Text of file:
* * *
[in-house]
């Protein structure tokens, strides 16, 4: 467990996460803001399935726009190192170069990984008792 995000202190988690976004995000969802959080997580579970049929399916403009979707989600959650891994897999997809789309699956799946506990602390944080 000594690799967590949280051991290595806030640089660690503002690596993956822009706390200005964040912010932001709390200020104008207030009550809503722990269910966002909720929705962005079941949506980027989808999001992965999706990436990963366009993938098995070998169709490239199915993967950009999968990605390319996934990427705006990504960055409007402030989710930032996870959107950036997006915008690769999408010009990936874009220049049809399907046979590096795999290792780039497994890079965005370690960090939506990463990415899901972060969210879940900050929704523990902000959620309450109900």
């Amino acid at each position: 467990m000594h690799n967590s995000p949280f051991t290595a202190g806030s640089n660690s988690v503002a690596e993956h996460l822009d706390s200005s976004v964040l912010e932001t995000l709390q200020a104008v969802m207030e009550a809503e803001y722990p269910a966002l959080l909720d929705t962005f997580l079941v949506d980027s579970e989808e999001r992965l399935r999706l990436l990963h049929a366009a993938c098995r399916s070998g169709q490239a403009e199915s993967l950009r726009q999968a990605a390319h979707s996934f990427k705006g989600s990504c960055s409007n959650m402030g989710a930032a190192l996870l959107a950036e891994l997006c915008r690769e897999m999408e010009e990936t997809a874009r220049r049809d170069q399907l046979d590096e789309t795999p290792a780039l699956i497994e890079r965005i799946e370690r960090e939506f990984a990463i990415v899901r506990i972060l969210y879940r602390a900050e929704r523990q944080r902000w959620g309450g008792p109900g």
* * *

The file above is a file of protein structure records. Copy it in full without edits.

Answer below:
[in-house]
């Protein structure tokens, strides 16, 4: 467990996460803001399935726009190192170069990984008792 995000202190988690976004995000969802959080997580579970049929399916403009979707989600959650891994897999997809789309699956799946506990602390944080 000594690799967590949280051991290595806030640089660690503002690596993956822009706390200005964040912010932001709390200020104008207030009550809503722990269910966002909720929705962005079941949506980027989808999001992965999706990436990963366009993938098995070998169709490239199915993967950009999968990605390319996934990427705006990504960055409007402030989710930032996870959107950036997006915008690769999408010009990936874009220049049809399907046979590096795999290792780039497994890079965005370690960090939506990463990415899901972060969210879940900050929704523990902000959620309450109900």
């Amino acid at each position: 467990m000594h690799n967590s995000p949280f051991t290595a202190g806030s640089n660690s988690v503002a690596e993956h996460l822009d706390s200005s976004v964040l912010e932001t995000l709390q200020a104008v969802m207030e009550a809503e803001y722990p269910a966002l959080l909720d929705t962005f997580l079941v949506d980027s579970e989808e999001r992965l399935r999706l990436l990963h049929a366009a993938c098995r399916s070998g169709q490239a403009e199915s993967l950009r726009q999968a990605a390319h979707s996934f990427k705006g989600s990504c960055s409007n959650m402030g989710a930032a190192l996870l959107a950036e891994l997006c915008r690769e897999m999408e010009e990936t997809a874009r220049r049809d170069q399907l046979d590096e789309t795999p290792a780039l699956i497994e890079r965005i799946e370690r960090e939506f990984a990463i990415v899901r506990i972060l969210y879940r602390a900050e929704r523990q944080r902000w959620g309450g008792p109900g």